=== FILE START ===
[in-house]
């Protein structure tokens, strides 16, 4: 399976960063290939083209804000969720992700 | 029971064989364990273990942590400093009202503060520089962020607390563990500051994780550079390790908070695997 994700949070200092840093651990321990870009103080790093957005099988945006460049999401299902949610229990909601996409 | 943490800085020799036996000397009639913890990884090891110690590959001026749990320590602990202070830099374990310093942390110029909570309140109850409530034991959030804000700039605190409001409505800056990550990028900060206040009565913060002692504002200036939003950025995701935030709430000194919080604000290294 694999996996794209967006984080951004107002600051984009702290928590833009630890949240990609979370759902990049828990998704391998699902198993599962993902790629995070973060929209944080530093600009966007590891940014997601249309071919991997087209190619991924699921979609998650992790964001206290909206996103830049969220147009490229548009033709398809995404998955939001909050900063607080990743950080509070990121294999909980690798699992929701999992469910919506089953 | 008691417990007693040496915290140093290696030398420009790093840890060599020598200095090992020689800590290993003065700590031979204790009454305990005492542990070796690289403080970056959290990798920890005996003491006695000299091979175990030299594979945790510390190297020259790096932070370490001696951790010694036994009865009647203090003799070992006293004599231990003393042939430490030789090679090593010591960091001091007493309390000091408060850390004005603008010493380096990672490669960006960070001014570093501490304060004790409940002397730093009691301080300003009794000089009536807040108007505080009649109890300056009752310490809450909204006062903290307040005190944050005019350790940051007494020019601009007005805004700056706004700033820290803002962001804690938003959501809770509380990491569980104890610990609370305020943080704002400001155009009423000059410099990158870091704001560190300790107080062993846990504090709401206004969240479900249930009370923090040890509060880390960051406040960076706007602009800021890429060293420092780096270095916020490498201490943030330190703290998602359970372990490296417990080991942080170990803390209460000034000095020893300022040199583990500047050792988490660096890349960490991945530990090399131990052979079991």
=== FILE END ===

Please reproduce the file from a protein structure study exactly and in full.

[in-house]
């Protein structure tokens, strides 16, 4: 399976960063290939083209804000969720992700 | 029971064989364990273990942590400093009202503060520089962020607390563990500051994780550079390790908070695997 994700949070200092840093651990321990870009103080790093957005099988945006460049999401299902949610229990909601996409 | 943490800085020799036996000397009639913890990884090891110690590959001026749990320590602990202070830099374990310093942390110029909570309140109850409530034991959030804000700039605190409001409505800056990550990028900060206040009565913060002692504002200036939003950025995701935030709430000194919080604000290294 694999996996794209967006984080951004107002600051984009702290928590833009630890949240990609979370759902990049828990998704391998699902198993599962993902790629995070973060929209944080530093600009966007590891940014997601249309071919991997087209190619991924699921979609998650992790964001206290909206996103830049969220147009490229548009033709398809995404998955939001909050900063607080990743950080509070990121294999909980690798699992929701999992469910919506089953 | 008691417990007693040496915290140093290696030398420009790093840890060599020598200095090992020689800590290993003065700590031979204790009454305990005492542990070796690289403080970056959290990798920890005996003491006695000299091979175990030299594979945790510390190297020259790096932070370490001696951790010694036994009865009647203090003799070992006293004599231990003393042939430490030789090679090593010591960091001091007493309390000091408060850390004005603008010493380096990672490669960006960070001014570093501490304060004790409940002397730093009691301080300003009794000089009536807040108007505080009649109890300056009752310490809450909204006062903290307040005190944050005019350790940051007494020019601009007005805004700056706004700033820290803002962001804690938003959501809770509380990491569980104890610990609370305020943080704002400001155009009423000059410099990158870091704001560190300790107080062993846990504090709401206004969240479900249930009370923090040890509060880390960051406040960076706007602009800021890429060293420092780096270095916020490498201490943030330190703290998602359970372990490296417990080991942080170990803390209460000034000095020893300022040199583990500047050792988490660096890349960490991945530990090399131990052979079991």